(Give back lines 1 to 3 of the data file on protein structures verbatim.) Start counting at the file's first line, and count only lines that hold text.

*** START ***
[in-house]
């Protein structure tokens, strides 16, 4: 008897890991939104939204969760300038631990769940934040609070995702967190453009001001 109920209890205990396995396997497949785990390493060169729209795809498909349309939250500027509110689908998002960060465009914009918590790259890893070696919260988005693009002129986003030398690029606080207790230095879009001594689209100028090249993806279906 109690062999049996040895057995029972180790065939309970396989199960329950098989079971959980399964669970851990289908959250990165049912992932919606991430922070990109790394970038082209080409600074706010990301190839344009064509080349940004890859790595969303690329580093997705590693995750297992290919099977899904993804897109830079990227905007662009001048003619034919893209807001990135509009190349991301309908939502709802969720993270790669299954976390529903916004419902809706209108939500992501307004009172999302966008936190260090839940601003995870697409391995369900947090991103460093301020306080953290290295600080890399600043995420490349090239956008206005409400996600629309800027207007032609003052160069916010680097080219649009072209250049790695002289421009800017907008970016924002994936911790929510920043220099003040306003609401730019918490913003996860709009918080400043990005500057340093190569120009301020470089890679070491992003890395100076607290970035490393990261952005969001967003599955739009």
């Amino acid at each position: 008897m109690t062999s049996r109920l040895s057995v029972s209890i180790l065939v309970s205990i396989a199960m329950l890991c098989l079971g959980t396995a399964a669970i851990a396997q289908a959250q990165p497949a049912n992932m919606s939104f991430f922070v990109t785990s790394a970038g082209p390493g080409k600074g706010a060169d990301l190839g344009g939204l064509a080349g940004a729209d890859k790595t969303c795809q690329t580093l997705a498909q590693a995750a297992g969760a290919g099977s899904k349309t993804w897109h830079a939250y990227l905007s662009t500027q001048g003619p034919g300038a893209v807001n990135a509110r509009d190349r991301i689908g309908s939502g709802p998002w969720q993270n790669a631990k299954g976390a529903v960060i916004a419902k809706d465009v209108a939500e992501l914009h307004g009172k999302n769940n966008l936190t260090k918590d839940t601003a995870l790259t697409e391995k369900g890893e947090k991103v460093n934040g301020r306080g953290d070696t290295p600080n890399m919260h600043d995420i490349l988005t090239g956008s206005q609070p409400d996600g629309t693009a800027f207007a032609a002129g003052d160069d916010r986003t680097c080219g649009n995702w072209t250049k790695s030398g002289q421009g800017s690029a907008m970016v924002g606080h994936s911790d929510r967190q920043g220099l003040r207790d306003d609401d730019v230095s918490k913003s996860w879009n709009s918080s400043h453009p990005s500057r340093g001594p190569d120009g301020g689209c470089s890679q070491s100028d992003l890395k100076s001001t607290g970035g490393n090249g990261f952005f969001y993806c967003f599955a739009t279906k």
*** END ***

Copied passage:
[in-house]
């Protein structure tokens, strides 16, 4: 008897890991939104939204969760300038631990769940934040609070995702967190453009001001 109920209890205990396995396997497949785990390493060169729209795809498909349309939250500027509110689908998002960060465009914009918590790259890893070696919260988005693009002129986003030398690029606080207790230095879009001594689209100028090249993806279906 109690062999049996040895057995029972180790065939309970396989199960329950098989079971959980399964669970851990289908959250990165049912992932919606991430922070990109790394970038082209080409600074706010990301190839344009064509080349940004890859790595969303690329580093997705590693995750297992290919099977899904993804897109830079990227905007662009001048003619034919893209807001990135509009190349991301309908939502709802969720993270790669299954976390529903916004419902809706209108939500992501307004009172999302966008936190260090839940601003995870697409391995369900947090991103460093301020306080953290290295600080890399600043995420490349090239956008206005409400996600629309800027207007032609003052160069916010680097080219649009072209250049790695002289421009800017907008970016924002994936911790929510920043220099003040306003609401730019918490913003996860709009918080400043990005500057340093190569120009301020470089890679070491992003890395100076607290970035490393990261952005969001967003599955739009």
């Amino acid at each position: 008897m109690t062999s049996r109920l040895s057995v029972s209890i180790l065939v309970s205990i396989a199960m329950l890991c098989l079971g959980t396995a399964a669970i851990a396997q289908a959250q990165p497949a049912n992932m919606s939104f991430f922070v990109t785990s790394a970038g082209p390493g080409k600074g706010a060169d990301l190839g344009g939204l064509a080349g940004a729209d890859k790595t969303c795809q690329t580093l997705a498909q590693a995750a297992g969760a290919g099977s899904k349309t993804w897109h830079a939250y990227l905007s662009t500027q001048g003619p034919g300038a893209v807001n990135a509110r509009d190349r991301i689908g309908s939502g709802p998002w969720q993270n790669a631990k299954g976390a529903v960060i916004a419902k809706d465009v209108a939500e992501l914009h307004g009172k999302n769940n966008l936190t260090k918590d839940t601003a995870l790259t697409e391995k369900g890893e947090k991103v460093n934040g301020r306080g953290d070696t290295p600080n890399m919260h600043d995420i490349l988005t090239g956008s206005q609070p409400d996600g629309t693009a800027f207007a032609a002129g003052d160069d916010r986003t680097c080219g649009n995702w072209t250049k790695s030398g002289q421009g800017s690029a907008m970016v924002g606080h994936s911790d929510r967190q920043g220099l003040r207790d306003d609401d730019v230095s918490k913003s996860w879009n709009s918080s400043h453009p990005s500057r340093g001594p190569d120009g301020g689209c470089s890679q070491s100028d992003l890395k100076s001001t607290g970035g490393n090249g990261f952005f969001y993806c967003f599955a739009t279906k």